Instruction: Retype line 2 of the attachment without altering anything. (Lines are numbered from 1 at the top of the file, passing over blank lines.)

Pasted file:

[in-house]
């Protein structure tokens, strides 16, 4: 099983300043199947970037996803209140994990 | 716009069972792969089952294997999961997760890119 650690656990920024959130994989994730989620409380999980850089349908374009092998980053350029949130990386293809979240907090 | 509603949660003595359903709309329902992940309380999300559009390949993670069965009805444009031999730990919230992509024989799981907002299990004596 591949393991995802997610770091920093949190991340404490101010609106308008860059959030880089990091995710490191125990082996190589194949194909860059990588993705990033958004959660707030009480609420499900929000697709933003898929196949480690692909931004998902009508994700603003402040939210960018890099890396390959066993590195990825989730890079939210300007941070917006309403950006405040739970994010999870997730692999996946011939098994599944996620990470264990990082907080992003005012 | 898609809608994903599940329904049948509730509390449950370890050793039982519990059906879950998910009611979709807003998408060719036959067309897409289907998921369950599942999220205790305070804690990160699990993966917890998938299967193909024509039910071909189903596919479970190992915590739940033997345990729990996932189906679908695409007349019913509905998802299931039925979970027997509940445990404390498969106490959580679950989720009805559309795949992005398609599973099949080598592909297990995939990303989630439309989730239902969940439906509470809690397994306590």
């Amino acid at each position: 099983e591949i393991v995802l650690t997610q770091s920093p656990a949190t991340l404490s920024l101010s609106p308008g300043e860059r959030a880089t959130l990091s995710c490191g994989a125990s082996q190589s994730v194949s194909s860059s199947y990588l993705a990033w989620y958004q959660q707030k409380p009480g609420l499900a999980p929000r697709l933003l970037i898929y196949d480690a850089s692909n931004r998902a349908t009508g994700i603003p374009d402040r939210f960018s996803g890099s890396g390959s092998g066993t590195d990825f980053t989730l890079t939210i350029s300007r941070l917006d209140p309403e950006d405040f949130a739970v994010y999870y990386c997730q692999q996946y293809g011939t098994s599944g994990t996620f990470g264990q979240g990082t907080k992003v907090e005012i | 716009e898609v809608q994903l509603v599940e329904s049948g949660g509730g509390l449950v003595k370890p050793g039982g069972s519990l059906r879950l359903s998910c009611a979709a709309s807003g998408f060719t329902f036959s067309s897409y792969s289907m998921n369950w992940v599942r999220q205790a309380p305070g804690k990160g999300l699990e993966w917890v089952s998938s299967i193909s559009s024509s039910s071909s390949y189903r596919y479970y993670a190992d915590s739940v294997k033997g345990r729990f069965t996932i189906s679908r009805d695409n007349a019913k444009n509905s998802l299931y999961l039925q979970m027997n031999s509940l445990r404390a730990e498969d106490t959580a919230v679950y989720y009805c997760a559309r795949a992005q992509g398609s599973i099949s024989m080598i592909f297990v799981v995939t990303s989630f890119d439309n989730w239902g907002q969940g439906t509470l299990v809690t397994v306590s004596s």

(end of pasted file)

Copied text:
């Protein structure tokens, strides 16, 4: 099983300043199947970037996803209140994990 | 716009069972792969089952294997999961997760890119 650690656990920024959130994989994730989620409380999980850089349908374009092998980053350029949130990386293809979240907090 | 509603949660003595359903709309329902992940309380999300559009390949993670069965009805444009031999730990919230992509024989799981907002299990004596 591949393991995802997610770091920093949190991340404490101010609106308008860059959030880089990091995710490191125990082996190589194949194909860059990588993705990033958004959660707030009480609420499900929000697709933003898929196949480690692909931004998902009508994700603003402040939210960018890099890396390959066993590195990825989730890079939210300007941070917006309403950006405040739970994010999870997730692999996946011939098994599944996620990470264990990082907080992003005012 | 898609809608994903599940329904049948509730509390449950370890050793039982519990059906879950998910009611979709807003998408060719036959067309897409289907998921369950599942999220205790305070804690990160699990993966917890998938299967193909024509039910071909189903596919479970190992915590739940033997345990729990996932189906679908695409007349019913509905998802299931039925979970027997509940445990404390498969106490959580679950989720009805559309795949992005398609599973099949080598592909297990995939990303989630439309989730239902969940439906509470809690397994306590």